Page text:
I am sure by now you have heard of the cliché by past and present Chief Executive Officers of COCOBOD that the company is aiming at achieving 1 million tons of cocoa in a cocoa crop season. Alright! It’s a statement almost every person in the cocoa production and marketing chain is familiar with.
To achieve this, various interventions such as cutting down diseased cocoa trees to replant new as well as the introduction of the hand pollination method have been deployed to realize this 1 million dream. Many youths in rural cocoa growing areas in the country are also reported to have been employed to assist farmers carry out this ‘saviour’ of Ghana’s cocoa sector.
Nearly two years into the NPP administration, there have been images which have been circulated on social media of cocoa trees with over 100 pods each on them trying to send a positive message of bumper harvest for this cocoa crop season.
In fact, my interactions with some farmers and buyers at the community level, shows that the 1 million target is really in sight. It could even be more than that!
But, one troubling component of this 1 million dream target that we weren’t told is how the state or COCOBOD was going to buy the beans from the farmers to the various depots. Maybe you are saying the COCOBOD is going to buy the beans with the cocoa syndicated loan. Well sorry! The loan/money is really not the problem, but who gets the loan to buy the beans.
Now here is the deal. In the cocoa buying business in Ghana, there are some 26 licensed buying companies competing to buy the anticipated 1 million metric tons. To make profit as a buying company, it depends largely on the number of bags/tons of the commodity you can buy during the ‘bumper’ season; which travels between October and December, and how you can cut down cost to achieve same result.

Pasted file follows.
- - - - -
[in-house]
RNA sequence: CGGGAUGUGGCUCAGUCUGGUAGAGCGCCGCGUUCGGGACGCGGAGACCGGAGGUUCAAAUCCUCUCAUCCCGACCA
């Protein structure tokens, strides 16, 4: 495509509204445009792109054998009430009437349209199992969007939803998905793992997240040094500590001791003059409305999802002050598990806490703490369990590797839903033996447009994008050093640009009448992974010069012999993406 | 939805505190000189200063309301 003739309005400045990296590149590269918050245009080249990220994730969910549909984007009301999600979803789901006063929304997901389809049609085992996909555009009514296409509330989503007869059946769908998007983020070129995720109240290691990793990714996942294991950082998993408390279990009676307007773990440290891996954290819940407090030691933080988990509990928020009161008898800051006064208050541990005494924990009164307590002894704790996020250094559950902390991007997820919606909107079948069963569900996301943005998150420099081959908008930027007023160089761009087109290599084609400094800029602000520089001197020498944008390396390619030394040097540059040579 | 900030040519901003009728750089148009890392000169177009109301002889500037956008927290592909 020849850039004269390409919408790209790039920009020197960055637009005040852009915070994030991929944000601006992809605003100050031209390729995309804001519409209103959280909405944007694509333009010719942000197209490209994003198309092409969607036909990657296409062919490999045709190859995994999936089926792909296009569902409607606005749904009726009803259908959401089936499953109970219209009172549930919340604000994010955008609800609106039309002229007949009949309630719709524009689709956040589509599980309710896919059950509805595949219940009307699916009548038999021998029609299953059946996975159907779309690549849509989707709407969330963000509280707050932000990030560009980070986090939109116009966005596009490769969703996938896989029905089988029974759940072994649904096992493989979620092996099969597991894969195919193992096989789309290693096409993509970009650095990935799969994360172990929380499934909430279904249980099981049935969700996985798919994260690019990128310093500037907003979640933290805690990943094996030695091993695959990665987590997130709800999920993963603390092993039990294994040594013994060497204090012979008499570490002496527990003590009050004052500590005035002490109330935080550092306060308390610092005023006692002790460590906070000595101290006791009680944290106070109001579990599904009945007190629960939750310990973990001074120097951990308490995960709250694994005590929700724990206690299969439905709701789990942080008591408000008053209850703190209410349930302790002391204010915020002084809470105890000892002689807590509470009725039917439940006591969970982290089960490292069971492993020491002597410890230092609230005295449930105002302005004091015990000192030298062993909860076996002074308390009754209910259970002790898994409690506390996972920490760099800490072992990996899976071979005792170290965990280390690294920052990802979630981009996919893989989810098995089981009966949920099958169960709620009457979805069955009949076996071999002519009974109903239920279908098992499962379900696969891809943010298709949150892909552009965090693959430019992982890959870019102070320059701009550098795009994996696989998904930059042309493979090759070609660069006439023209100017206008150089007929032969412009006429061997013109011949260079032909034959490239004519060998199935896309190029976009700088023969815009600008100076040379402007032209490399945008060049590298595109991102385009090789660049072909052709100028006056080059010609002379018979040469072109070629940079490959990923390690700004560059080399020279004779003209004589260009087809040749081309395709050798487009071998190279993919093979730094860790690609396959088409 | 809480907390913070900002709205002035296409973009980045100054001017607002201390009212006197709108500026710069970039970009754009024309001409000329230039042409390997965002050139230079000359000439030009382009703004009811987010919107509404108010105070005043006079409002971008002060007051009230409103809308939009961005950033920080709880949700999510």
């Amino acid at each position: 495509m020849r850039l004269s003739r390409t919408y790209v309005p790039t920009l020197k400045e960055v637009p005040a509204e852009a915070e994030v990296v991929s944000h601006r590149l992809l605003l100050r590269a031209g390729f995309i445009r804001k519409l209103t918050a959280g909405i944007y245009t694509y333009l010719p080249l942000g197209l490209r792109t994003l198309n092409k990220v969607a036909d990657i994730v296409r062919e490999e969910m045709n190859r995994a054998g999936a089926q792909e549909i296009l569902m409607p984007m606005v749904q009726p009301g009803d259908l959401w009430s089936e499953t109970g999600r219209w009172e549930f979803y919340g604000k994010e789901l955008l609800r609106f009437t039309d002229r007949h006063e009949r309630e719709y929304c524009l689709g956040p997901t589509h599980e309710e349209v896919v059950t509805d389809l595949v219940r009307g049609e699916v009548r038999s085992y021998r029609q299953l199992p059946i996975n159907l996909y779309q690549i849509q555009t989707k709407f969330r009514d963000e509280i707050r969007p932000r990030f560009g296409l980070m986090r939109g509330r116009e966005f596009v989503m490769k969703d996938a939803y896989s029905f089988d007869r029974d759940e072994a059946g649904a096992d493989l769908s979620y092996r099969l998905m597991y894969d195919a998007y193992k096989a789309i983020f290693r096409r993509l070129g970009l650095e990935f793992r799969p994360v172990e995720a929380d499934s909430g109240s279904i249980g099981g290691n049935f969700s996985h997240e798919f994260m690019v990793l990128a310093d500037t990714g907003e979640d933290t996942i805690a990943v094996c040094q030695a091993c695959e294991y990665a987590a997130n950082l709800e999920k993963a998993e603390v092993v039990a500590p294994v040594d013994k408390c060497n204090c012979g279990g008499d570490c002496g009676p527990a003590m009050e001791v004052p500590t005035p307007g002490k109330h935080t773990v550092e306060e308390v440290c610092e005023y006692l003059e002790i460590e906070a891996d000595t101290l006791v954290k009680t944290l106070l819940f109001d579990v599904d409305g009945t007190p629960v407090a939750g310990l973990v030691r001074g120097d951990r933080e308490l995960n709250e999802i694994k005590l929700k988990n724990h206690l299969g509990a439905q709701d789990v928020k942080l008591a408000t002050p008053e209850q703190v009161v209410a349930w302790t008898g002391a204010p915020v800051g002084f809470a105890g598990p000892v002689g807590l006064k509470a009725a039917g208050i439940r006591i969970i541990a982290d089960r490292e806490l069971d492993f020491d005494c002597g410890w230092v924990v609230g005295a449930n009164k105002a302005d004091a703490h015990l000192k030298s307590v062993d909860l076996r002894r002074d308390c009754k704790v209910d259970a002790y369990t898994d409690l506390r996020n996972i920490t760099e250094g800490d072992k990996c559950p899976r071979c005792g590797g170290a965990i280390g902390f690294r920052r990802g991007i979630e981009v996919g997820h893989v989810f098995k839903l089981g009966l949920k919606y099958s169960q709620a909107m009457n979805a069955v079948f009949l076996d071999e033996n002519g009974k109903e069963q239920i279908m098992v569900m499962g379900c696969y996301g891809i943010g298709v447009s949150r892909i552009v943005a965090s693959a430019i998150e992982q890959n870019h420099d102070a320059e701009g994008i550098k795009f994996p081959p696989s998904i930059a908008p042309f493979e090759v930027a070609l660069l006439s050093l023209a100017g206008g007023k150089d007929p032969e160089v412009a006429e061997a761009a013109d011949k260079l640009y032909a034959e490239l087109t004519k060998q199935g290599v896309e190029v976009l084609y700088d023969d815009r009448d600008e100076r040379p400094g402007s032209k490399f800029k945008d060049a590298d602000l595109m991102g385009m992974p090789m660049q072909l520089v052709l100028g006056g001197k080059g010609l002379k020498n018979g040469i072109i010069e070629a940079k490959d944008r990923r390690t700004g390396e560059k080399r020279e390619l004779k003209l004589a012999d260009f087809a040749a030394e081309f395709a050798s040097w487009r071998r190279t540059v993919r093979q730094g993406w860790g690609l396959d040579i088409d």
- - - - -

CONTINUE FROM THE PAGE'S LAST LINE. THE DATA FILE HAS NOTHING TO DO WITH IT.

For those who do not know, buying the dried beans from the farmers and hauling it to the depots in the districts and the port in Takoradi is a multi-billion dollar industry with 26 ‘large scale’ companies in that space in Ghana.
Ghana’s cocoa sector, second in the world, is a big business!
Now, out of the 26 companies, the Produce Buying Company [PBC], is the one representing Ghana in that competition. In fact, the PBC has remained the highest cocoa purchaser for COCOBOD with a market share of about 27.8%.
A broke PBC
Ghana is faced with a situation where we are close to achieving the target production tonnage, but will not be able to make the needed revenues from it.
This is because COCOBOD’s PBC; the company representing Ghana in this competitive space of buying the much anticipated 1 million metric tons, is struggling! The company is cash trapped!
In fact, the annual report and consolidated financial statements for PBC for 2017 presented a company that is unable to break even. But you ask, how about the loan? Well, the loan has come, but PBC doesn’t ‘have it’. The result is that PBC is unable to buy the produce in this major crop season. The result is a distasteful one!
Debt-riddled clerks on the run!